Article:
Western Energy News

White House revives plans for new drilling in California

OIL & GAS: The Trump administration is moving forward to allow new drilling on about 725,000 acres of federal land in central California over the protests of environmentalists and some elected officials. (Sacramento Bee)

ELECTRIC VEHICLES: A California-based electric vehicle charging network says its data suggests scaled-up electric vehicle charging wouldn’t cripple grids. (Greentech Media)

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• California utilities would probably drain a $10 billion wildfire emergency fund over the next decade, according to an analysis by a state-commissioned energy advisory firm. (Bloomberg)
• Nevada lawmakers consider a bill authorizing state regulators to allow “alternative ratemaking,” which could have a big impact on the state’s largest utility. (The Nevada Independent)
• California regulators ask for information about the safety experience and qualifications of PG&E’s new board members. (Utility Dive)
• Nevada’s governor appoints a new top utility regulator. (KTNV)

RESEARCH: A federal renewable energy lab in Colorado strikes a $100 million deal with a major oil company to conduct research into low-emission technologies. (Denver Post)

• Residents of Missoula, Montana are pleading with state regulators to oppose a utility’s efforts to increase rates for net-metering customers. (Missoula Current)
• A recently installed solar array will provide more than half the energy needed by a California hospital. (Solar Industry Magazine)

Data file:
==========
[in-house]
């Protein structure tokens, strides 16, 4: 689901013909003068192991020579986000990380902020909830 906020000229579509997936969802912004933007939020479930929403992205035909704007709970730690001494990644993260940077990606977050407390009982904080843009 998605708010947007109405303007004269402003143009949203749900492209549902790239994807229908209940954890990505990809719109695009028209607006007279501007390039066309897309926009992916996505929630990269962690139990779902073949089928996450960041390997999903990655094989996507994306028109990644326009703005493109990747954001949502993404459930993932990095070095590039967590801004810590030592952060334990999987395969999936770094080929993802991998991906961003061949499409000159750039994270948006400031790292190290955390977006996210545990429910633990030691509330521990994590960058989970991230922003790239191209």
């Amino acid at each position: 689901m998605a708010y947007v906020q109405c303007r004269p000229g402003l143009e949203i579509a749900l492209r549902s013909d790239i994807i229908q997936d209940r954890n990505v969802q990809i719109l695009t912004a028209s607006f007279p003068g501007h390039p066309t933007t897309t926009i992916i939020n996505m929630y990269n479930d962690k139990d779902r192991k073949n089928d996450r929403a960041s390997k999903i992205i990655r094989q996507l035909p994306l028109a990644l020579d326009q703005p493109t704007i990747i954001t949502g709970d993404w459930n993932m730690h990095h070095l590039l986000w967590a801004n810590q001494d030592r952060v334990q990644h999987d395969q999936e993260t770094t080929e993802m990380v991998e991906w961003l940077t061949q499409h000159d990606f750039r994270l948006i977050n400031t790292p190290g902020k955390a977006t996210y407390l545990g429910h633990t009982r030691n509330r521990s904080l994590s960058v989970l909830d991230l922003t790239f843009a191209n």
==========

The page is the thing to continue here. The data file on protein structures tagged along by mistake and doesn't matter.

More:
CLIMATE: Oregon Democrats unveil what’s close to the final version of a cap and trade policy, complex and sweeping legislation that could put the state at the forefront of the fight against climate change. (The Oregonian)

• Montana’s congressional Republicans are calling for an extension of a federal tax credit for “refined coal” in hopes of sparking investment in a struggling local plant. (Billings Gazette)
• A utility is considering reducing the capacity of a Wyoming coal plant to meet federal clean air rules. (Wyoming Public Media)

RENEWABLES: Two federal lawmakers from New Mexico are sponsors of a new bill that aims for carbon-free emissions from electric generation by 2050. (Albuquerque Journal)

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POLITICS: Washington’s new clean energy law could help burnish Gov. Jay Inslee’s reputation as the only presidential candidate taking serious action to fight climate change. (Crosscut)

• A program director with a Colorado environmental group says adopting a zero-emissions vehicle program is one of the single biggest actions the state could take to reduce air pollution, tackle climate change and save consumers money. (ColoradoPolitics)
• A New Mexico congressman and a U.S. Senator from Minnesota say their new legislation mandating carbon-free electric generation by 2050 is necessary for the environment, jobs and economic competitiveness. (The Hill)

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